We here at the Weekly are suckers for good causes. Something about others being all warm and generous makes us feel bubbly and nice inside. Such is the case involving Bike for Sight, a motorcycle show put on for the Southern Arizona Association for the Visually Impaired (SAAVI) by Bonehead Choppers, Harley Davidson of Tucson and Rock 107.5.
Bikers are often given a bad rap, but events like these prove they are often just softies with hearts of gold (don't tell them I said so, though). All proceeds from the event will go to SAAVI, an organization that helps visually impaired individuals locally.
The event itself will feature 11 bike classics, such as choppers (yep, like the bike predominantly featured in Pulp Fiction), sportsbikes, cruisers and the "rat bike" (a category for the most trashy, obliterated, ratty bike). There will also be food, live music, awards, T-shirts, beverages, raffles, bike games and trophies ("huge trophies," according to the press release).
So, feel good about yourself by helping out a great cause and head on over to the Kino Community Center this Friday. The cost is $5 per person or $8 per couple; children below the age of 10 get in for free. This is an all-ages event. --M.P.
If food is more than just sustenance for you, then the Tucson Culinary Festival should be up your alley. If money is no object when it comes to indulging your extravagant palette, then the Tucson Culinary Festival is for you. If rare artisan cheeses and wine make you salivate ... you get the picture.
The Tucson Culinary Festival celebrates its third delicious year of existence with plenty of wine lunches and wine dinners, as well as phenomenal multi-coursed meals prepared by top chefs like Zarela Martinez and Aaron Sanchez. The festival, taking place all over Tucson--with a fair amount of events occurring at the Westward Look Resort--looks to be a gastronomical celebration for all parties involved.
Some highlights (or at least things that made me very, very hungry to read about) include Roma Caffe's Italian food and wine feast Thursday (tonight at 6:30 p.m., $70) and Terra Cotta's Southwestern-themed luncheon (Monday at 11:30 a.m., $55). You probably noticed the prices, which really are not bad at all, considering the quantity and quality of the food and drink being served. On an unrelated note, it certainly does not fit all salaries--especially those of interns--and donations will be accepted in my name at the Tucson Weekly (joke alert!).
However, if food, wine and overall great times are priceless to you, there is no finer culinary event in Tucson. Where else can you be served multi-course meals by several of America's finest chefs? Prices range from $50 to $175. To check out all the events, check out the Tucson Culinary Festival's Web site. --M.P.
Back in the spring of 2001, some suckers got broken off. Broken off real bad like, and thusly, Mic Fights was born.
No, Mic Fights does not literally involve a group of musicians--armed with microphones--beating each other senselessly. Instead, Mic Fights squares emcees off against each other in freestyle rap battles that may result in shame and sadness for the losing emcee.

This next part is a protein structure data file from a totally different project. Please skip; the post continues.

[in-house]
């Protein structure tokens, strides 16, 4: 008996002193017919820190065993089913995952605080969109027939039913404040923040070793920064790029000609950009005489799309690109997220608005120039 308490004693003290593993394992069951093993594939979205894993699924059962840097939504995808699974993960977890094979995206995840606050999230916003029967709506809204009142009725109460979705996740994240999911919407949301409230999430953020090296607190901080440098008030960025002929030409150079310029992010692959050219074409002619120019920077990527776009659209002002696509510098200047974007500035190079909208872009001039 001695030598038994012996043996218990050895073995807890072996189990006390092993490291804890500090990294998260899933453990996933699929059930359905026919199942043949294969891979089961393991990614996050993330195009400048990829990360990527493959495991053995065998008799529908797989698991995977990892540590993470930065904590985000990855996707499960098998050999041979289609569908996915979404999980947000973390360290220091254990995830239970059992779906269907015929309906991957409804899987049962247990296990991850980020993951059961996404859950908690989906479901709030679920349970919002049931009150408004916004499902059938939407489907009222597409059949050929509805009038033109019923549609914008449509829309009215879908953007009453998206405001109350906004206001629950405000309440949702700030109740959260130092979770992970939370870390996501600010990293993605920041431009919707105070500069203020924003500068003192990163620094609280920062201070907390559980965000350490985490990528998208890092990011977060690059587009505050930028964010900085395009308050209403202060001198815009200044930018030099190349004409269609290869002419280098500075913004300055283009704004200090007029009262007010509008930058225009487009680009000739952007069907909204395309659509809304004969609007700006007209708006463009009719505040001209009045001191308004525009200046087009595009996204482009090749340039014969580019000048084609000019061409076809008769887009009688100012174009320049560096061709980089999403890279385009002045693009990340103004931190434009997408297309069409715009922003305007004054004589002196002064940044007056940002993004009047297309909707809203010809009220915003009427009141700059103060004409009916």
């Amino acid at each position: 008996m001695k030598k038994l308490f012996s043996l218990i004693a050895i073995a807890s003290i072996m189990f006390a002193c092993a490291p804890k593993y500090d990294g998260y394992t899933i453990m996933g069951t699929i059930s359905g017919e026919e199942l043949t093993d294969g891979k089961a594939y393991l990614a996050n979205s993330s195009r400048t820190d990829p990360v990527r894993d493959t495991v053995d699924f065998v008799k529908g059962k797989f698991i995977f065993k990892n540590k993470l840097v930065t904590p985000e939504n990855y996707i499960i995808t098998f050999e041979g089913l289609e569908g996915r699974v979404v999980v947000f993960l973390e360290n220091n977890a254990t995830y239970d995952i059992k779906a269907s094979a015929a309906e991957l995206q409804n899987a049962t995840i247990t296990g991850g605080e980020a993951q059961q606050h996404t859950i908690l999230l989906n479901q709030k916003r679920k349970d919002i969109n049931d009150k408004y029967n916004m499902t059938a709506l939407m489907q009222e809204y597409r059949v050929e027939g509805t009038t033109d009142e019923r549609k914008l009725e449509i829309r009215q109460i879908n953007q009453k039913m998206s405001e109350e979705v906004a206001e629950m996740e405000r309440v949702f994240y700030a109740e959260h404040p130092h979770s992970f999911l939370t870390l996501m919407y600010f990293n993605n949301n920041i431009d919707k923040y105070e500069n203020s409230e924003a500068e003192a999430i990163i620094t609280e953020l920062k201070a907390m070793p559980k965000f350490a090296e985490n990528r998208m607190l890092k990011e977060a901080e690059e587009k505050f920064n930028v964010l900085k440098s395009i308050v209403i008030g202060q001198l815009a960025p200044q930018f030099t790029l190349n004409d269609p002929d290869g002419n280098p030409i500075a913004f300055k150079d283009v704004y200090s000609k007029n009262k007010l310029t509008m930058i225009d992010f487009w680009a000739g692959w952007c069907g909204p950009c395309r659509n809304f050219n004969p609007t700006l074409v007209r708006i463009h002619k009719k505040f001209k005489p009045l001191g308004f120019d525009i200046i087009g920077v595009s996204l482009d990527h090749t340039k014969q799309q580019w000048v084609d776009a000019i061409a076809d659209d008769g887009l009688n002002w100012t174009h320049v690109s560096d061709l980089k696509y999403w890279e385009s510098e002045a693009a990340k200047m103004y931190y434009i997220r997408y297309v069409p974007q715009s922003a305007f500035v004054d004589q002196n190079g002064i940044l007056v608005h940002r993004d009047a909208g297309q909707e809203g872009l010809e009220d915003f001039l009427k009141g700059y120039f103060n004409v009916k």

To put it more dramatically (and in the vein of the popular rap-battle film 8 Mile): 16 teams and 32 emcees compete for $1,000 in prize money and their chance to not blow this opportunity, which is coming once in a lifetime (yo). Detroit crowds be damned, www.micfights.net boasts that Tucson's Mic Fights are home to "the meanest crowd on Earth." So, emcees best be bringing their "A" game and a box of Kleenex.
This Saturday, punk/metal/hardcore/underground rap/all-things-youth club Skrappy's will host Mic Fights. After eight successful events since their 2001 origins, the folks behind Mic Fights look forward to another evening of fierce competition, DJs and rowdy crowds.
Whether you're a casual emcee/rap battle fan or a diehard battling emcee yourself, Mic Fights is Tucson's No. 1 option for all things rap + battle. (Although it's unlikely I will attend the event, and I am certainly not qualified as a freestyle rapper, I have been practicing my freestyle raps just in case. My chances to eventually win Mic Fights? Snowball + hell.) If you are one of the people who likes to check out real, raw rap talent, then head over to Skrappy's this Saturday. The event is $10. --M.P.
It's not everyday an Arizona band makes a splash in the mainstream. So, it's perfectly natural to smile, clap your hands and shout "yeah" when The Format roll into Centennial Hall this Wednesday, still riding the success of 2003's debut album, Interventions and Lullabies.
The duo, who makes pop music with a punch, will be playing an uber-cheap show for their legions of diehard fans in the large auditorium, thanks to the efforts of the Associated Students of the University of Arizona and the University Activities Board. Looking to bring fun and interesting speakers, musicians and comedians to the UA, the joint boards recently presented Napoleon Dynamite actors Efren Ramirez (Pedro) and Aaron Ruell (Kip Dynamite).
Now, the boards will bring the rock ... well, at least the pop, as The Format aim to dazzle a (hopefully) packed venue. Interventions and Lullabies launched the band into the high pop stratospheres, including a musical slot on a popular television show about teenagers in Southern California. Following the heels of their successful, underground 2002 EP--(not so) cleverly titled EP--The Format was courted by big-time labels. Although Interventions and Lullabies was released by Elektra Records (Metallica's home), their latest EP (Snails) was released by musical giants Atlantic Records.
The band is currently working on their sophomore album (probably would be easier if they focused a little less on EPs ... just saying) and doing a few concerts in and around Arizona. Tickets are $10; Tickertape Parade (not a real one, I think) and The Dares open the show. --M.P.